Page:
14 Animals With Opposable Thumbs

animals with opposable thumbs

Animals acquire a few traits that really provide them an edge in their environment.

However, one specific trait offers countless benefits to a few species: the animals with opposable thumbs. 

Amazingly, such a small, particular feature can have such a big effect. It would be impossible to create art or music without opposable thumbs.

Since there wouldn’t be any writing, complicated language most likely wouldn’t exist. 

That’s only the very beginning. There are not many animals with opposable thumbs besides humans, but those that exist will be well-represented on our blog list below.

We will also go over what opposable thumbs are and the benefits they offer.

Let’s get started! 

1. Human

Humans - Animals With Multiple Hearts
by hapal is licensed under CC BY-ND 2.0

Humans are one of the animals with opposable thumbs used extensively daily. Thanks to our thumbs, we can use many tools and do extremely delicate operations.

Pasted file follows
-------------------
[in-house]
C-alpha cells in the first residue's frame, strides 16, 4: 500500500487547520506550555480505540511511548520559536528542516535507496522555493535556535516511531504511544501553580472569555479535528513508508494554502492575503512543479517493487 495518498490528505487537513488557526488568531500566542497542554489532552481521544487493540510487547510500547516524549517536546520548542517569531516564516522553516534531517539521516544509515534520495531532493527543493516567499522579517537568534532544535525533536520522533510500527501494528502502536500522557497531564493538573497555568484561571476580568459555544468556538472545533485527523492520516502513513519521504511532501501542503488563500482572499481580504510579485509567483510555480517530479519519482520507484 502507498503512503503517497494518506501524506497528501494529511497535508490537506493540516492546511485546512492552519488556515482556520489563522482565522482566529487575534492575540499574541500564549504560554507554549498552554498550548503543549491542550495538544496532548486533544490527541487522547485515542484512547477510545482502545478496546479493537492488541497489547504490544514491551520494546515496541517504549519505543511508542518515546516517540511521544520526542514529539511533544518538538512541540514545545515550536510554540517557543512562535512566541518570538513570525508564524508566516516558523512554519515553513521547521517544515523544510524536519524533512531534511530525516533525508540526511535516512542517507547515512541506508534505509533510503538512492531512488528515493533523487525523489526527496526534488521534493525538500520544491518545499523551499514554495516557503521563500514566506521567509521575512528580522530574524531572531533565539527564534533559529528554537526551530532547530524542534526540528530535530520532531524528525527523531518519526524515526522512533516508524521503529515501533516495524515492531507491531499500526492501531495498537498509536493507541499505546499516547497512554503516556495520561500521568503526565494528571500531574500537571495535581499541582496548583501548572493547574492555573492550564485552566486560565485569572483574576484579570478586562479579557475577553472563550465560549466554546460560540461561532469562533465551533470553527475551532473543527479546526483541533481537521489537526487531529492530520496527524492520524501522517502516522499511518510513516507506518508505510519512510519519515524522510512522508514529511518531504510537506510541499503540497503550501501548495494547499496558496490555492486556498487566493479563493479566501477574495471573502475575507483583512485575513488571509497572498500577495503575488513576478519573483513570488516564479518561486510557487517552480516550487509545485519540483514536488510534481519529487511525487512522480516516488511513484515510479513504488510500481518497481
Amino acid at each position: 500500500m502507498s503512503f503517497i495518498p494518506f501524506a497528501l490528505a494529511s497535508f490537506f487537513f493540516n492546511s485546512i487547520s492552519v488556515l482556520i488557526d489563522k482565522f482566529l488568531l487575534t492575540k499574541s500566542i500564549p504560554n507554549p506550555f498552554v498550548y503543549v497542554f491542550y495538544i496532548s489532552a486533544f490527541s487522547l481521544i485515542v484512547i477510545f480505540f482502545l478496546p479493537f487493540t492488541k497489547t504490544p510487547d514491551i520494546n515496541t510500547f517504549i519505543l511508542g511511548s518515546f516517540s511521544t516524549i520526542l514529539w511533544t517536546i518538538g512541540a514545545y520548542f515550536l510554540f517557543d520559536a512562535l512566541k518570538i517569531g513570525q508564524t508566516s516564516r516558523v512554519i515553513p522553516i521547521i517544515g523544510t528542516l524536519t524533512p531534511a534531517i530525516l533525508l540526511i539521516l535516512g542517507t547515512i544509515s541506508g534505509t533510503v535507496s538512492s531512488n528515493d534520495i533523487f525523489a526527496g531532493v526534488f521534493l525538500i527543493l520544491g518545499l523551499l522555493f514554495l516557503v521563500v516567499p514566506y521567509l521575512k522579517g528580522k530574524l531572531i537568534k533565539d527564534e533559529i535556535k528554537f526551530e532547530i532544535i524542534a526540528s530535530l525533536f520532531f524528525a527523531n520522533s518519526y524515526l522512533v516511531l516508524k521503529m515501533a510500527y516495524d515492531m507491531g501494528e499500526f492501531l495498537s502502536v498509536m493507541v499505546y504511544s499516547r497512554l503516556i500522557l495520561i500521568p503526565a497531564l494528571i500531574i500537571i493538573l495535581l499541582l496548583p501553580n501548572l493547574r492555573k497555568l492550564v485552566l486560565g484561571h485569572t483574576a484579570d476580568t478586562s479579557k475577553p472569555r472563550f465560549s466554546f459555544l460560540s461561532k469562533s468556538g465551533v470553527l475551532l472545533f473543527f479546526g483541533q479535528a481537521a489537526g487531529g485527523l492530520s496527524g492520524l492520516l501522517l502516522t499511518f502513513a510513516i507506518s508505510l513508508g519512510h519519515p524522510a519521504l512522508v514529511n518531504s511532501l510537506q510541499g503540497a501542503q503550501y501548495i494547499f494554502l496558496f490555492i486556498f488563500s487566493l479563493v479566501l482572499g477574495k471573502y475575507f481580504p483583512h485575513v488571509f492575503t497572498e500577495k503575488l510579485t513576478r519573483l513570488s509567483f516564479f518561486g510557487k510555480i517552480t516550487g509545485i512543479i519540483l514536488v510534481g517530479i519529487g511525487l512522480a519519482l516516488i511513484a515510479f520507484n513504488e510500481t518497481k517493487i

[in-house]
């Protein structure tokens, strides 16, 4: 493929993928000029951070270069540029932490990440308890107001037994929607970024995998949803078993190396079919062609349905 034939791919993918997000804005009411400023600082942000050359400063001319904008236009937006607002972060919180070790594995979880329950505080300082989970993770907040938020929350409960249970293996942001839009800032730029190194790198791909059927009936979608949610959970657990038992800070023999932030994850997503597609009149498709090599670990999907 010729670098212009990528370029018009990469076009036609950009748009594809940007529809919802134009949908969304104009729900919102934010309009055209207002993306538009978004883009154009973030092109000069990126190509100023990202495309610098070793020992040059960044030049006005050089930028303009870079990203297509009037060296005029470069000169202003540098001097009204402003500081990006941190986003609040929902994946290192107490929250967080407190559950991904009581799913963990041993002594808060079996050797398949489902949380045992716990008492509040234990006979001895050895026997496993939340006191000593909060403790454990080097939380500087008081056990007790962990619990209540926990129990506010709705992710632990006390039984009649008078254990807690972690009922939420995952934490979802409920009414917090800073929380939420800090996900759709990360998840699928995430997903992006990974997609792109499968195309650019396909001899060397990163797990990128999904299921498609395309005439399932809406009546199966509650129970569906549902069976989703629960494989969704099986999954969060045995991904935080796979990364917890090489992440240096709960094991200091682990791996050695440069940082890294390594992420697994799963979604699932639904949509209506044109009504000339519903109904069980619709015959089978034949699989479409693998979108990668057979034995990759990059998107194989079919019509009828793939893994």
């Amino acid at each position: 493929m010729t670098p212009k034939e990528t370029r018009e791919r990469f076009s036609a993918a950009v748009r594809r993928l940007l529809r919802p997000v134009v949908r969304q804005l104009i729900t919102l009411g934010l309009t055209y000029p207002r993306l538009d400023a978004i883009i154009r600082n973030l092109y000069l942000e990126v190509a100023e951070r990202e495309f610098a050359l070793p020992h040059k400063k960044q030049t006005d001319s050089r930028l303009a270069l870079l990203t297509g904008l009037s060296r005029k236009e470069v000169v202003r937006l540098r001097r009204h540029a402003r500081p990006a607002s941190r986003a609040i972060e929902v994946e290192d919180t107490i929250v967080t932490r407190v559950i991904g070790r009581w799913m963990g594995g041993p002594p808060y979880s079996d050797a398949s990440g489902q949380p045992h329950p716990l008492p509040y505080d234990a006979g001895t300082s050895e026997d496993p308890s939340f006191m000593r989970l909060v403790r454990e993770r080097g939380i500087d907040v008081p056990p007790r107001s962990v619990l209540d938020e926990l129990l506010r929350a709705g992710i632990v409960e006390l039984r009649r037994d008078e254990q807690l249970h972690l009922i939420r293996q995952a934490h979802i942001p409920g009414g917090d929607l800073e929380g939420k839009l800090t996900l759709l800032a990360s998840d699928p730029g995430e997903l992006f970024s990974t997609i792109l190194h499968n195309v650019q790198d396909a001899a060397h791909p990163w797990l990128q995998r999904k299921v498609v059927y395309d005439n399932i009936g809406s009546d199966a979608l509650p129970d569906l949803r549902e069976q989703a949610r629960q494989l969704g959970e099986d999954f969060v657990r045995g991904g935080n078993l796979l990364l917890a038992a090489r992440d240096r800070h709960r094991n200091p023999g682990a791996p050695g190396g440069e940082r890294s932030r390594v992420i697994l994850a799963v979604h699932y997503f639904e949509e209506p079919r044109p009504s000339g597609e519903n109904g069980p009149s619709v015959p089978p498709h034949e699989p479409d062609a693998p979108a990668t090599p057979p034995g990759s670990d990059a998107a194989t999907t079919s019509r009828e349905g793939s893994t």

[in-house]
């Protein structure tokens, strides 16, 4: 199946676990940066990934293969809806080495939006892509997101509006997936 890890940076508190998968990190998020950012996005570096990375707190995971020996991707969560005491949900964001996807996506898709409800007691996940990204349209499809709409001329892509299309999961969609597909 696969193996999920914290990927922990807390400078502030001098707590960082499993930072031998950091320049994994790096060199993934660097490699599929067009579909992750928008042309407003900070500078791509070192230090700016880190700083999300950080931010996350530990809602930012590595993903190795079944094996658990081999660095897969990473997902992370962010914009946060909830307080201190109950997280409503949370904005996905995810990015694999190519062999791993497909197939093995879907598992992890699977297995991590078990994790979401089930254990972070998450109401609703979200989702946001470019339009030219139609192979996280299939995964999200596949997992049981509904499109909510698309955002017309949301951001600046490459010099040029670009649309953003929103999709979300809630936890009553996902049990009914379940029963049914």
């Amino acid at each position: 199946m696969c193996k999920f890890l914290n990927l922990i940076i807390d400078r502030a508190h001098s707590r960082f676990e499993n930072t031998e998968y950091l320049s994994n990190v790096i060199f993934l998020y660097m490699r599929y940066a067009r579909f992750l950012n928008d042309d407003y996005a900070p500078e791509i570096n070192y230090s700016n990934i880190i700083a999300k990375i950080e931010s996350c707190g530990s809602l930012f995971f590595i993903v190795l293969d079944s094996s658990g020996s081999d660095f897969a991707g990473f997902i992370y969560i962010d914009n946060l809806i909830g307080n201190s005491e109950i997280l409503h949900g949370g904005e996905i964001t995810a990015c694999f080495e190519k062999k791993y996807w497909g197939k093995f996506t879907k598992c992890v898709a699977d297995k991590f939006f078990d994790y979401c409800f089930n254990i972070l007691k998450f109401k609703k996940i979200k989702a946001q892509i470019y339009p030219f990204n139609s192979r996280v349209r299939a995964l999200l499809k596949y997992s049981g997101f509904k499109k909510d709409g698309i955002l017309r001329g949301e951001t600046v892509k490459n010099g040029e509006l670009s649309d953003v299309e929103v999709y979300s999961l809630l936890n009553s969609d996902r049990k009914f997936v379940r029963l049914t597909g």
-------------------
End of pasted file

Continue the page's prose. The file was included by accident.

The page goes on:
Over the ages, we have continuously pushed the boundaries of technology thanks to our intelligence and deft use of our thumbs and fingers.

All of the world’s continents are home to humans. Though we can live in isolated regions with harsh weather conditions, such as tundras and deserts, most of these animals with opposable thumbs prefer to live in warm, temperate regions conducive to a comfortable lifestyle.

2. Chimpanzees

Chimpanzees - Animals That Walk on Two Legs
by wwarby is licensed under CC BY 2.0

Chimpanzees are also one of the animals with opposable thumbs. They can hold branches with both hands and feet because they have opposable thumbs and large toes.